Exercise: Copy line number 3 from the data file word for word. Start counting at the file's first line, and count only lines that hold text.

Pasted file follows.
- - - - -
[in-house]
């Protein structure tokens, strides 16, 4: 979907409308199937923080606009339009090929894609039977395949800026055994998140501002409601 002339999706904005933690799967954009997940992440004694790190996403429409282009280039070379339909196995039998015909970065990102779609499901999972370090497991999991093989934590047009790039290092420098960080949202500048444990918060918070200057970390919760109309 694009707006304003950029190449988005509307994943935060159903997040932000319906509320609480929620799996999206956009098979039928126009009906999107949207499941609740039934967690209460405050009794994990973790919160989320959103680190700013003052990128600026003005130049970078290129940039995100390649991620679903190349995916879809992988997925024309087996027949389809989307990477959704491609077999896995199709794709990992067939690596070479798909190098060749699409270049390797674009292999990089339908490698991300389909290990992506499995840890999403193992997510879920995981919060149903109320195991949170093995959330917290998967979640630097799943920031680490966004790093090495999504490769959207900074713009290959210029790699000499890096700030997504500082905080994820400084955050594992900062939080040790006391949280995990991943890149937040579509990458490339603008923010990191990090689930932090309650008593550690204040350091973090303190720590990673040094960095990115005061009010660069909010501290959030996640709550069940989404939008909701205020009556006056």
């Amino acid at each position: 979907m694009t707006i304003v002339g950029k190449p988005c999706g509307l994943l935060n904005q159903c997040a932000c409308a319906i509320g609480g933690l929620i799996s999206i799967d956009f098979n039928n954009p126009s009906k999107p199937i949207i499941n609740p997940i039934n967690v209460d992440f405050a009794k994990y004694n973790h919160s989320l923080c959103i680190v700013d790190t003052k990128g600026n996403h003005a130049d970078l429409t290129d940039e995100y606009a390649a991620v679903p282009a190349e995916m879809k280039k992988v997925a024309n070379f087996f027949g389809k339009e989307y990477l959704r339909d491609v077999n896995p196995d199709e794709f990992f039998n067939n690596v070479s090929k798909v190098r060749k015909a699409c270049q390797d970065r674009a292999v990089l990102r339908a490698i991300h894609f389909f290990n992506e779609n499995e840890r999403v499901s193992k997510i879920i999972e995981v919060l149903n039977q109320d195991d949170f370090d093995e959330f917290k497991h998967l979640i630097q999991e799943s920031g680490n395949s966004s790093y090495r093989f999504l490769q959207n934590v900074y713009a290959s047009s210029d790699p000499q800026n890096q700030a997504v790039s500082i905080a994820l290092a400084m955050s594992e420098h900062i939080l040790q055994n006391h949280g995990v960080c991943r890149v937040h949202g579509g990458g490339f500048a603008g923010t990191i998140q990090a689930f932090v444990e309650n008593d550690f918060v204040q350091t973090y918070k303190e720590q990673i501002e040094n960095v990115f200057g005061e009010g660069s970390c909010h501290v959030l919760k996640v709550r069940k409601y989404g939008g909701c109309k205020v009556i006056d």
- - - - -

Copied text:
């Amino acid at each position: 979907m694009t707006i304003v002339g950029k190449p988005c999706g509307l994943l935060n904005q159903c997040a932000c409308a319906i509320g609480g933690l929620i799996s999206i799967d956009f098979n039928n954009p126009s009906k999107p199937i949207i499941n609740p997940i039934n967690v209460d992440f405050a009794k994990y004694n973790h919160s989320l923080c959103i680190v700013d790190t003052k990128g600026n996403h003005a130049d970078l429409t290129d940039e995100y606009a390649a991620v679903p282009a190349e995916m879809k280039k992988v997925a024309n070379f087996f027949g389809k339009e989307y990477l959704r339909d491609v077999n896995p196995d199709e794709f990992f039998n067939n690596v070479s090929k798909v190098r060749k015909a699409c270049q390797d970065r674009a292999v990089l990102r339908a490698i991300h894609f389909f290990n992506e779609n499995e840890r999403v499901s193992k997510i879920i999972e995981v919060l149903n039977q109320d195991d949170f370090d093995e959330f917290k497991h998967l979640i630097q999991e799943s920031g680490n395949s966004s790093y090495r093989f999504l490769q959207n934590v900074y713009a290959s047009s210029d790699p000499q800026n890096q700030a997504v790039s500082i905080a994820l290092a400084m955050s594992e420098h900062i939080l040790q055994n006391h949280g995990v960080c991943r890149v937040h949202g579509g990458g490339f500048a603008g923010t990191i998140q990090a689930f932090v444990e309650n008593d550690f918060v204040q350091t973090y918070k303190e720590q990673i501002e040094n960095v990115f200057g005061e009010g660069s970390c909010h501290v959030l919760k996640v709550r069940k409601y989404g939008g909701c109309k205020v009556i006056d």